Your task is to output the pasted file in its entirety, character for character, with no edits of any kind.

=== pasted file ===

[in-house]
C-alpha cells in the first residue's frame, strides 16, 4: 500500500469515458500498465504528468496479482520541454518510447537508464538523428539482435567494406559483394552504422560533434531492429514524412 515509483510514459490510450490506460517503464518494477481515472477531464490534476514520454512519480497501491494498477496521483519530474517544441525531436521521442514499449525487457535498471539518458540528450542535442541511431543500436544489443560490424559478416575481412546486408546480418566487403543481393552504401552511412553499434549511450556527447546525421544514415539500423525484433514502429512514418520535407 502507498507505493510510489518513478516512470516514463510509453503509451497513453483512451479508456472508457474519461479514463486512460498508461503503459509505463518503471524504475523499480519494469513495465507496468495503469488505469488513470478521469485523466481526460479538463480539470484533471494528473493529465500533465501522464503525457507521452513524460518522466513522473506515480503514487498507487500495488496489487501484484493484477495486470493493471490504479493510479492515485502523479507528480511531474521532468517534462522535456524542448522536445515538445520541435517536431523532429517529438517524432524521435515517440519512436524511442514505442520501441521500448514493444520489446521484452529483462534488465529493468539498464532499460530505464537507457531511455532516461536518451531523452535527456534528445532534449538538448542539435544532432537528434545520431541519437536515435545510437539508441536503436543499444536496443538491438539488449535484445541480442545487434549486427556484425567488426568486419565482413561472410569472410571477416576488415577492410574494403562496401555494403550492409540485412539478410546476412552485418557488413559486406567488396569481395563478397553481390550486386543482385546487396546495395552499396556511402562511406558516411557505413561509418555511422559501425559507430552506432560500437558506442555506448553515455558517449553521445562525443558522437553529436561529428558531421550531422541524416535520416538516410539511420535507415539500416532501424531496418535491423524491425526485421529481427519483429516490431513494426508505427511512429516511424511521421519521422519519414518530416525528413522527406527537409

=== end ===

[in-house]
C-alpha cells in the first residue's frame, strides 16, 4: 500500500469515458500498465504528468496479482520541454518510447537508464538523428539482435567494406559483394552504422560533434531492429514524412 515509483510514459490510450490506460517503464518494477481515472477531464490534476514520454512519480497501491494498477496521483519530474517544441525531436521521442514499449525487457535498471539518458540528450542535442541511431543500436544489443560490424559478416575481412546486408546480418566487403543481393552504401552511412553499434549511450556527447546525421544514415539500423525484433514502429512514418520535407 502507498507505493510510489518513478516512470516514463510509453503509451497513453483512451479508456472508457474519461479514463486512460498508461503503459509505463518503471524504475523499480519494469513495465507496468495503469488505469488513470478521469485523466481526460479538463480539470484533471494528473493529465500533465501522464503525457507521452513524460518522466513522473506515480503514487498507487500495488496489487501484484493484477495486470493493471490504479493510479492515485502523479507528480511531474521532468517534462522535456524542448522536445515538445520541435517536431523532429517529438517524432524521435515517440519512436524511442514505442520501441521500448514493444520489446521484452529483462534488465529493468539498464532499460530505464537507457531511455532516461536518451531523452535527456534528445532534449538538448542539435544532432537528434545520431541519437536515435545510437539508441536503436543499444536496443538491438539488449535484445541480442545487434549486427556484425567488426568486419565482413561472410569472410571477416576488415577492410574494403562496401555494403550492409540485412539478410546476412552485418557488413559486406567488396569481395563478397553481390550486386543482385546487396546495395552499396556511402562511406558516411557505413561509418555511422559501425559507430552506432560500437558506442555506448553515455558517449553521445562525443558522437553529436561529428558531421550531422541524416535520416538516410539511420535507415539500416532501424531496418535491423524491425526485421529481427519483429516490431513494426508505427511512429516511424511521421519521422519519414518530416525528413522527406527537409